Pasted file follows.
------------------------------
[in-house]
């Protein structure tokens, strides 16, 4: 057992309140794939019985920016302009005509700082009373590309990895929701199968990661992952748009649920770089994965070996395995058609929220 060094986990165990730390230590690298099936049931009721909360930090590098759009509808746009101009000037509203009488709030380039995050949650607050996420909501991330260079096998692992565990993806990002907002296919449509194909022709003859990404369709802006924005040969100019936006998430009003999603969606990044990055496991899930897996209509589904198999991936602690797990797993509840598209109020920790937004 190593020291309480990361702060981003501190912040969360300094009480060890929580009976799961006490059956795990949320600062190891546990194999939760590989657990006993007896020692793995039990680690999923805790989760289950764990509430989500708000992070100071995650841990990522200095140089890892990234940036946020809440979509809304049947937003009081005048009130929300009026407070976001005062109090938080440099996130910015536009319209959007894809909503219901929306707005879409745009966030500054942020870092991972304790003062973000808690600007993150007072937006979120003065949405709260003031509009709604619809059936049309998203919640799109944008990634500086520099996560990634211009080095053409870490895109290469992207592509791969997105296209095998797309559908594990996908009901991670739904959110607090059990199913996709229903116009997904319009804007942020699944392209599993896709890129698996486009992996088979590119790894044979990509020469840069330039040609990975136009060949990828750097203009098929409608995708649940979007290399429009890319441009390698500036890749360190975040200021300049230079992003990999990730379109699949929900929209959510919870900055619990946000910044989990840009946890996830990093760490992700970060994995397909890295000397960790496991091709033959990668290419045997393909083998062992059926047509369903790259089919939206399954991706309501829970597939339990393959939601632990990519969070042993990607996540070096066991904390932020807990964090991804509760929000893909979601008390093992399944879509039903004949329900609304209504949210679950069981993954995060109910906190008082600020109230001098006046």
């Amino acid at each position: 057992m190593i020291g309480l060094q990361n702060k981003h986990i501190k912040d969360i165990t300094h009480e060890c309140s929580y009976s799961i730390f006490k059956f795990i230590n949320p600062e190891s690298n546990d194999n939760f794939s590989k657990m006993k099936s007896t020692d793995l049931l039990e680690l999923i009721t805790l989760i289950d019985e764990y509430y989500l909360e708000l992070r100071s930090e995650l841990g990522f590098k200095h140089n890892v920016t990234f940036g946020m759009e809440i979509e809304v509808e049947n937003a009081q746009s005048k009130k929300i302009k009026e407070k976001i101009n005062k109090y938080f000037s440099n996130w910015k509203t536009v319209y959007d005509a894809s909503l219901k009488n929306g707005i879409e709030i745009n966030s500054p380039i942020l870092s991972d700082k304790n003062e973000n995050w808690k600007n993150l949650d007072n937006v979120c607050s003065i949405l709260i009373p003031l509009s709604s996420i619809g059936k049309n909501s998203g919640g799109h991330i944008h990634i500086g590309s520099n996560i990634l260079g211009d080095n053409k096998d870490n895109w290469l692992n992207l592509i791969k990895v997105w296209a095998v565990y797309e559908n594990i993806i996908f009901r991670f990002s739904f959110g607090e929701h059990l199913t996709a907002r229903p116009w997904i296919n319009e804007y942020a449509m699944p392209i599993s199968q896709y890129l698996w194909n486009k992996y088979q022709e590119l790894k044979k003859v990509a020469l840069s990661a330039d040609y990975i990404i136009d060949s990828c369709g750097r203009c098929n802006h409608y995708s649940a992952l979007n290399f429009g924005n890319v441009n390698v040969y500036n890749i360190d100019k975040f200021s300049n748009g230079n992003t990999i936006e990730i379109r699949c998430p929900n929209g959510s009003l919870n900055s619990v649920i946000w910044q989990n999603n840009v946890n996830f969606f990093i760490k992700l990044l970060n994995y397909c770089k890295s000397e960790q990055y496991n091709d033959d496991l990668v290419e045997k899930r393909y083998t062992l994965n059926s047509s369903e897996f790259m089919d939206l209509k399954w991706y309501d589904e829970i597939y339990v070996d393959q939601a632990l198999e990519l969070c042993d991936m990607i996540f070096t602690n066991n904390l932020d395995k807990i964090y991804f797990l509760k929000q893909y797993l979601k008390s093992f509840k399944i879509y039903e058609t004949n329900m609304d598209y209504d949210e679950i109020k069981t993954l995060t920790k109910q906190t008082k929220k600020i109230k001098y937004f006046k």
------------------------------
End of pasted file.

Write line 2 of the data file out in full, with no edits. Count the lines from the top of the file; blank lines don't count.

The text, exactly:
């Protein structure tokens, strides 16, 4: 057992309140794939019985920016302009005509700082009373590309990895929701199968990661992952748009649920770089994965070996395995058609929220 060094986990165990730390230590690298099936049931009721909360930090590098759009509808746009101009000037509203009488709030380039995050949650607050996420909501991330260079096998692992565990993806990002907002296919449509194909022709003859990404369709802006924005040969100019936006998430009003999603969606990044990055496991899930897996209509589904198999991936602690797990797993509840598209109020920790937004 190593020291309480990361702060981003501190912040969360300094009480060890929580009976799961006490059956795990949320600062190891546990194999939760590989657990006993007896020692793995039990680690999923805790989760289950764990509430989500708000992070100071995650841990990522200095140089890892990234940036946020809440979509809304049947937003009081005048009130929300009026407070976001005062109090938080440099996130910015536009319209959007894809909503219901929306707005879409745009966030500054942020870092991972304790003062973000808690600007993150007072937006979120003065949405709260003031509009709604619809059936049309998203919640799109944008990634500086520099996560990634211009080095053409870490895109290469992207592509791969997105296209095998797309559908594990996908009901991670739904959110607090059990199913996709229903116009997904319009804007942020699944392209599993896709890129698996486009992996088979590119790894044979990509020469840069330039040609990975136009060949990828750097203009098929409608995708649940979007290399429009890319441009390698500036890749360190975040200021300049230079992003990999990730379109699949929900929209959510919870900055619990946000910044989990840009946890996830990093760490992700970060994995397909890295000397960790496991091709033959990668290419045997393909083998062992059926047509369903790259089919939206399954991706309501829970597939339990393959939601632990990519969070042993990607996540070096066991904390932020807990964090991804509760929000893909979601008390093992399944879509039903004949329900609304209504949210679950069981993954995060109910906190008082600020109230001098006046």